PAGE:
During the first academic year of the Master of Studies in Sustainability Leadership, participants undertake two 3,000 word individual assignments and a group project of 5,000–7000 words. In the second academic year a research dissertation of up to 15,000 words must be completed.
All the assignments are designed to offer real business value, critically examining sustainability challenges relevant to the students’ organisational and sector context, and applying learning to real-time business challenges and opportunities.
Participants complete two individual assignments of relevance to their professional settings, namely:
This consists of a detailed, critical analysis of a sustainability challenge of relevance to their organisation. The analysis makes use of relevant conceptual frameworks and theories, supported by current thinking in the field and practical examples.
Strategic action plan
Participants formulate recommendations to their organisation regarding how to respond to a sustainability challenge or opportunity. This usually builds on the Analysis Paper findings.
In parallel with the individual assignments, participants work in small groups of 6–8 to develop an original piece of thinking on a sustainability topic of mutual interest. It can take the form of a research paper, or a proposed model/tool with recommendations for its use. With the help of an expert Tutor, each group decides how to approach the project and then develops the ideas and content so that it draws on the collective experience of the group members. Participants must be willing to work collaboratively, share ideas generously and contribute to the fullest extent.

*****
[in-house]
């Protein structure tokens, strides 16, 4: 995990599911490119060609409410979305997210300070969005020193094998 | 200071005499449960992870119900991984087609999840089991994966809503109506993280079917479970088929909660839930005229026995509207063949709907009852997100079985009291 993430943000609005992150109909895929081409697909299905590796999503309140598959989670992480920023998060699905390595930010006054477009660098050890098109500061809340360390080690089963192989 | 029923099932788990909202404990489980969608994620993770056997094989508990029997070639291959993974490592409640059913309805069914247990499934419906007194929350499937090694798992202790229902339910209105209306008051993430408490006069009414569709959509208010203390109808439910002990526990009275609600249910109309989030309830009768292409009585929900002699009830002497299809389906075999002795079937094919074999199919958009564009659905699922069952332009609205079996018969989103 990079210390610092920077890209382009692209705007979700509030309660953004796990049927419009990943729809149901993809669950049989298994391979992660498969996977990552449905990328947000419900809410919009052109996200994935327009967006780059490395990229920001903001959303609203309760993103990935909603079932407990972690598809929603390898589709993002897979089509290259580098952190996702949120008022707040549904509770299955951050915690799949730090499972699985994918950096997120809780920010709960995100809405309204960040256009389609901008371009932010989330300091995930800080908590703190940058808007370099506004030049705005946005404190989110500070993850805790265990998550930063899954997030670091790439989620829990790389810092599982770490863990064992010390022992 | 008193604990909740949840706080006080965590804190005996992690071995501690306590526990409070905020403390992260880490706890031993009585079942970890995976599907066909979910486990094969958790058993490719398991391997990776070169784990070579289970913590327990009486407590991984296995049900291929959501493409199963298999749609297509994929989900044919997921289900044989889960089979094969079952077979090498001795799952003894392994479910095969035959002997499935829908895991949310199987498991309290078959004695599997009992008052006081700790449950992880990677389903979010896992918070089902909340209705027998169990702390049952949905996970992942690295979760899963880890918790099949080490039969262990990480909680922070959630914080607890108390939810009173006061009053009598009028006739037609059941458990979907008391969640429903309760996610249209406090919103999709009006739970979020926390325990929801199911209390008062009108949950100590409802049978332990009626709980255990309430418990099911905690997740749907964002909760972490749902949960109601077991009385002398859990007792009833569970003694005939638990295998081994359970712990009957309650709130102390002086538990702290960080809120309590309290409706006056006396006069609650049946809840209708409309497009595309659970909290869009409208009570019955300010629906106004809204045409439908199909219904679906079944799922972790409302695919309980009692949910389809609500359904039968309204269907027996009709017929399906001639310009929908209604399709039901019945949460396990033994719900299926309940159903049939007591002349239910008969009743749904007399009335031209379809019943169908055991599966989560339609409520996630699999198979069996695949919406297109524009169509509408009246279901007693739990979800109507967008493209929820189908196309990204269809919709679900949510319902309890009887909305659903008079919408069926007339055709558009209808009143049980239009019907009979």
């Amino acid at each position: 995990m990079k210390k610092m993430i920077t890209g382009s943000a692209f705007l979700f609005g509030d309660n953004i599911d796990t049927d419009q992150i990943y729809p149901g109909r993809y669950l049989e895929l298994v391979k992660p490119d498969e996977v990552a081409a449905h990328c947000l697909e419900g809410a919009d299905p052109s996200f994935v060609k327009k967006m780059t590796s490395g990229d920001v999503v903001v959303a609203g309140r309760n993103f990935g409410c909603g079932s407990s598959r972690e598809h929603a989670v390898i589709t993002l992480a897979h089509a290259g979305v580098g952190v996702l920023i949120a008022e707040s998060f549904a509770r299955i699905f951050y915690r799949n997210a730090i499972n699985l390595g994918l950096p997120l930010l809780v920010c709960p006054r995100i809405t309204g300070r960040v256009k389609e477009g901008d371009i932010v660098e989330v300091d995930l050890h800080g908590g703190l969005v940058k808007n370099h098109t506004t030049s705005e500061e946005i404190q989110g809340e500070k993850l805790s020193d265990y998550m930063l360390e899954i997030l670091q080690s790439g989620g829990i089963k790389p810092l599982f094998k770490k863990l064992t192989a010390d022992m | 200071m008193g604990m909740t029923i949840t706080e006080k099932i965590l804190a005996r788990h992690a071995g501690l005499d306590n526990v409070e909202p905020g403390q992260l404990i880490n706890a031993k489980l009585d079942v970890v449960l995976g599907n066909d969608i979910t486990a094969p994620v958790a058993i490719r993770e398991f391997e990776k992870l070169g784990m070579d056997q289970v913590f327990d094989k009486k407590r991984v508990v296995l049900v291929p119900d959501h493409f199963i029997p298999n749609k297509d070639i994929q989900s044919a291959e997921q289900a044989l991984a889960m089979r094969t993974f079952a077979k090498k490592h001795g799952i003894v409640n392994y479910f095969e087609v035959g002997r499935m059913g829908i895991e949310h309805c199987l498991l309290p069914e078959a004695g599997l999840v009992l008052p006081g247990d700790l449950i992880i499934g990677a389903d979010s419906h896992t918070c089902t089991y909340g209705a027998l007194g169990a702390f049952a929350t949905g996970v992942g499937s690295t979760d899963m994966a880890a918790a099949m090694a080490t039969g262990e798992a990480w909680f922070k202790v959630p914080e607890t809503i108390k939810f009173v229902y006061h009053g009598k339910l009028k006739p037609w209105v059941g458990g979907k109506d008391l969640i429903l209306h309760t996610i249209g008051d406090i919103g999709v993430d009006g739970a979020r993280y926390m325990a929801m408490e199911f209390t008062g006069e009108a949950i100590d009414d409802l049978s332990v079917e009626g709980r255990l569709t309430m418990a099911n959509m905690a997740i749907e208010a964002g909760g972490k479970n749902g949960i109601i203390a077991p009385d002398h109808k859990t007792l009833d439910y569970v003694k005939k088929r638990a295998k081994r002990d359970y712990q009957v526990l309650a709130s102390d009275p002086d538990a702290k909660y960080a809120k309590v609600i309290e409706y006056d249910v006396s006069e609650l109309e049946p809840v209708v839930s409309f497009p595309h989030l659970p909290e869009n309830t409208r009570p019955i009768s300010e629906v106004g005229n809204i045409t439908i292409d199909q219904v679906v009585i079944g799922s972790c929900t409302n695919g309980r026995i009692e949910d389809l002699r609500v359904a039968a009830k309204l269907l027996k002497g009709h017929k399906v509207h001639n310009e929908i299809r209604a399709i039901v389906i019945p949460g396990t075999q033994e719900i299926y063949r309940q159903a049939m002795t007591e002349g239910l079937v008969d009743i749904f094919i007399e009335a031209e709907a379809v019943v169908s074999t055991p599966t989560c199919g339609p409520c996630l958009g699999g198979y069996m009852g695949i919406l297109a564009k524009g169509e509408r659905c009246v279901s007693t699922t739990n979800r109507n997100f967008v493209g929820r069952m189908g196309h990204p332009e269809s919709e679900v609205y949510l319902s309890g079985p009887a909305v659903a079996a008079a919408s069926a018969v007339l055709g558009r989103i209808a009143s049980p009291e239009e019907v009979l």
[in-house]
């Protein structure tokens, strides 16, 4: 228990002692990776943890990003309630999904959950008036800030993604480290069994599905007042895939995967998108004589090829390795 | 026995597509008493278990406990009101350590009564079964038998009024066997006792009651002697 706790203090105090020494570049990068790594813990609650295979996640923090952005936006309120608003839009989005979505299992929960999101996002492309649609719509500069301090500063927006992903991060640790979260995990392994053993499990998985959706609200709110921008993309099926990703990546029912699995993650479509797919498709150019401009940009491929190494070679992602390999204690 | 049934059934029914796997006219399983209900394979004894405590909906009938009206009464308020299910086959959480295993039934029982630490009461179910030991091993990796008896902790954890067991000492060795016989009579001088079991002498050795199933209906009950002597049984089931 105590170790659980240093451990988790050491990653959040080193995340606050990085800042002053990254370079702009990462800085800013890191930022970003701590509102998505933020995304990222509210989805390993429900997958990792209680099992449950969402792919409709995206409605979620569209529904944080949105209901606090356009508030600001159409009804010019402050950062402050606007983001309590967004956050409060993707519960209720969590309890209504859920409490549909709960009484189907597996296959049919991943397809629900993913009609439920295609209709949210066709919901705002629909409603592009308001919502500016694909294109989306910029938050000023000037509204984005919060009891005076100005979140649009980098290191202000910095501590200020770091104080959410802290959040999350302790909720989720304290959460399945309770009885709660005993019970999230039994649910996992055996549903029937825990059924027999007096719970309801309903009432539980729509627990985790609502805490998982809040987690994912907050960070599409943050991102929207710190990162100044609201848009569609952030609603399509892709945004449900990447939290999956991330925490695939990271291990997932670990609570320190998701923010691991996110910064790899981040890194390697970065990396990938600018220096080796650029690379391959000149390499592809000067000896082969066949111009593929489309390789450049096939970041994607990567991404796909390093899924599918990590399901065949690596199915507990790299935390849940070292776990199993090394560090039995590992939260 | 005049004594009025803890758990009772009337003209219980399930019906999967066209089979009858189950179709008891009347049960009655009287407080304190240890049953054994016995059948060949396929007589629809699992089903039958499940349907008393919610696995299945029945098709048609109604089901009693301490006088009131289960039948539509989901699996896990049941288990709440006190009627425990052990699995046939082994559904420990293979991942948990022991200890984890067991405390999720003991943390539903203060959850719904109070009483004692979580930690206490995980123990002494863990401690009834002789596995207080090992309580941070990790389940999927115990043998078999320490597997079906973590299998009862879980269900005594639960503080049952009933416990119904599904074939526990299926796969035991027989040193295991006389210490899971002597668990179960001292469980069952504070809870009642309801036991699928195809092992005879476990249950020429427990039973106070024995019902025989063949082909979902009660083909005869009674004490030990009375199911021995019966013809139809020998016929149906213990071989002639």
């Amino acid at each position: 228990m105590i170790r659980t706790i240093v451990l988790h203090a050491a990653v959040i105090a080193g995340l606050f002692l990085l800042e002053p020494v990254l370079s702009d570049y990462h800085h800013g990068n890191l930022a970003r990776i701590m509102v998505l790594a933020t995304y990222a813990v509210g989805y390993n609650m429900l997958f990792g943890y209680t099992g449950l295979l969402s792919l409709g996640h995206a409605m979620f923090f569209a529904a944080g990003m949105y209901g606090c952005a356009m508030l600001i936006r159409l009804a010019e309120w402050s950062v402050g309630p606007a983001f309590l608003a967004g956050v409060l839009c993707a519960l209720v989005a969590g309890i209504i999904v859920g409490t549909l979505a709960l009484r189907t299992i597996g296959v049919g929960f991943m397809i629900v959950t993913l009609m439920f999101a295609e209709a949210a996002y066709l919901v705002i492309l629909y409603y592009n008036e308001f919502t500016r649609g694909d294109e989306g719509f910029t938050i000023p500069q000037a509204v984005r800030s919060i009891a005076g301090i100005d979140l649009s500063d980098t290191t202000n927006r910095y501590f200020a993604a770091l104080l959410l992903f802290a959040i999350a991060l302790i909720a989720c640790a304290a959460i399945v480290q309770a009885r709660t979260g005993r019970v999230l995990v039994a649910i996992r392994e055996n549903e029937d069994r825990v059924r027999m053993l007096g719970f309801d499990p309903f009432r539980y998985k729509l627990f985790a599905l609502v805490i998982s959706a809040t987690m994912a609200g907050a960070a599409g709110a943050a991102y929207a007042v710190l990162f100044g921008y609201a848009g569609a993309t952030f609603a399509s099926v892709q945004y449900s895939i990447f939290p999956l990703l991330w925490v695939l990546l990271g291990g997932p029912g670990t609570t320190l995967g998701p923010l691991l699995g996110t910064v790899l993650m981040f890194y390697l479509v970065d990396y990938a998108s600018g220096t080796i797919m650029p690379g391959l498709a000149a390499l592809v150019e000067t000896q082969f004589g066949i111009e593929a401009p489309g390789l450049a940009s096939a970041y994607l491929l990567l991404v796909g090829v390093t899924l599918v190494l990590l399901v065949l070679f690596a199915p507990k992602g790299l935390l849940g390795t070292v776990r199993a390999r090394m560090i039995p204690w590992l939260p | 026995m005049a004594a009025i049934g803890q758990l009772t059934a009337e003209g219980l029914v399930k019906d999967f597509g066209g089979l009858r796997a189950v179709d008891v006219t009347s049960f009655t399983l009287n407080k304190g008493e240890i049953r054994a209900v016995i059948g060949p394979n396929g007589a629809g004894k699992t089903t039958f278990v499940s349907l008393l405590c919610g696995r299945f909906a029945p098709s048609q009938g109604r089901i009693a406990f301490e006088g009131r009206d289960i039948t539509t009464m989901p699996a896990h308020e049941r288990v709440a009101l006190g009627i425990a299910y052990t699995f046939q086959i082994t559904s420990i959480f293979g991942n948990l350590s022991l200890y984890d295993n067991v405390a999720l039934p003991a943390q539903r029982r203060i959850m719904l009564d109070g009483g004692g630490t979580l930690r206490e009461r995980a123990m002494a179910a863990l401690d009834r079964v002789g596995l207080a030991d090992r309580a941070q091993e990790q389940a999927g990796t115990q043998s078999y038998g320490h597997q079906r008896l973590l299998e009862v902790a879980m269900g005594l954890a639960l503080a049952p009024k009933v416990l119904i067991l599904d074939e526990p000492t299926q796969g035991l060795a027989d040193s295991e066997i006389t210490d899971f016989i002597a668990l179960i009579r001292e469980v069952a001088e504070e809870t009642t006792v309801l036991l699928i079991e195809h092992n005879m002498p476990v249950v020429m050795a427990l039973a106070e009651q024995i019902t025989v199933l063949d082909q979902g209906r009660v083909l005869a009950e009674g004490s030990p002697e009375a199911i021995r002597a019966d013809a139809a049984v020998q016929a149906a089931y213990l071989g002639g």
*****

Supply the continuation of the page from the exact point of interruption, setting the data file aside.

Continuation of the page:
Research towards a dissertation is undertaken with support and guidance from an academic supervisor. The research must follow a recognised qualitative and/or quantitative methodology, but can also take the form of applied research (e.g. action research). The research can address a topic of relevance to a specific organisation, or focus more generally on a sector, challenge or location. Participants are encouraged to choose research topics that are practically focused and of relevance in addressing pressing key sustainability challenges. The dissertations are expected to be at the same level as would be required on a full-time Master's programme.
Chris Urwin (MSt Cohort 3) presents the findings of his Master’s research into climate change adaptation and community resilience at the 150th Year DNV GL Anniversary event in London in July 2014.